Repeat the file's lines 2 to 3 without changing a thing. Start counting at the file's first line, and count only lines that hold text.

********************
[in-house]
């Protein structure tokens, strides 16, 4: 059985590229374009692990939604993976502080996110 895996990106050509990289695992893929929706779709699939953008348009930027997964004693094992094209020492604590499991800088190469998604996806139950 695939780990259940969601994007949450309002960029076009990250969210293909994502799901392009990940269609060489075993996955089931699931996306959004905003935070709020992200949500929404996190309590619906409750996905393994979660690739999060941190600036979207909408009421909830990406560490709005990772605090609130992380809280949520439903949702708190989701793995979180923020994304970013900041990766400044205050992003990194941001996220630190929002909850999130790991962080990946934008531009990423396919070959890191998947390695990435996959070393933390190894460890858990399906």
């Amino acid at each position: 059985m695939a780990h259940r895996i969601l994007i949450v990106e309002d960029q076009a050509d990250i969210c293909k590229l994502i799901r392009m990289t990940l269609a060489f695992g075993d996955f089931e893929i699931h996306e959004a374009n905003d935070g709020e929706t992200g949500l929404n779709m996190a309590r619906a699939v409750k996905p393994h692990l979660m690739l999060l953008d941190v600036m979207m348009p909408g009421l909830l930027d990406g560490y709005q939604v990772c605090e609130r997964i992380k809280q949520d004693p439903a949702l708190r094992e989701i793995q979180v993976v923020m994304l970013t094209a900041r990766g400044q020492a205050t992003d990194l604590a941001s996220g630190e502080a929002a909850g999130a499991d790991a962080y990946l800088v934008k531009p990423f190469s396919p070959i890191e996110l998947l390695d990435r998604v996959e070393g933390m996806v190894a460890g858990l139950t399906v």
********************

């Protein structure tokens, strides 16, 4: 059985590229374009692990939604993976502080996110 895996990106050509990289695992893929929706779709699939953008348009930027997964004693094992094209020492604590499991800088190469998604996806139950 695939780990259940969601994007949450309002960029076009990250969210293909994502799901392009990940269609060489075993996955089931699931996306959004905003935070709020992200949500929404996190309590619906409750996905393994979660690739999060941190600036979207909408009421909830990406560490709005990772605090609130992380809280949520439903949702708190989701793995979180923020994304970013900041990766400044205050992003990194941001996220630190929002909850999130790991962080990946934008531009990423396919070959890191998947390695990435996959070393933390190894460890858990399906």
């Amino acid at each position: 059985m695939a780990h259940r895996i969601l994007i949450v990106e309002d960029q076009a050509d990250i969210c293909k590229l994502i799901r392009m990289t990940l269609a060489f695992g075993d996955f089931e893929i699931h996306e959004a374009n905003d935070g709020e929706t992200g949500l929404n779709m996190a309590r619906a699939v409750k996905p393994h692990l979660m690739l999060l953008d941190v600036m979207m348009p909408g009421l909830l930027d990406g560490y709005q939604v990772c605090e609130r997964i992380k809280q949520d004693p439903a949702l708190r094992e989701i793995q979180v993976v923020m994304l970013t094209a900041r990766g400044q020492a205050t992003d990194l604590a941001s996220g630190e502080a929002a909850g999130a499991d790991a962080y990946l800088v934008k531009p990423f190469s396919p070959i890191e996110l998947l390695d990435r998604v996959e070393g933390m996806v190894a460890g858990l139950t399906v």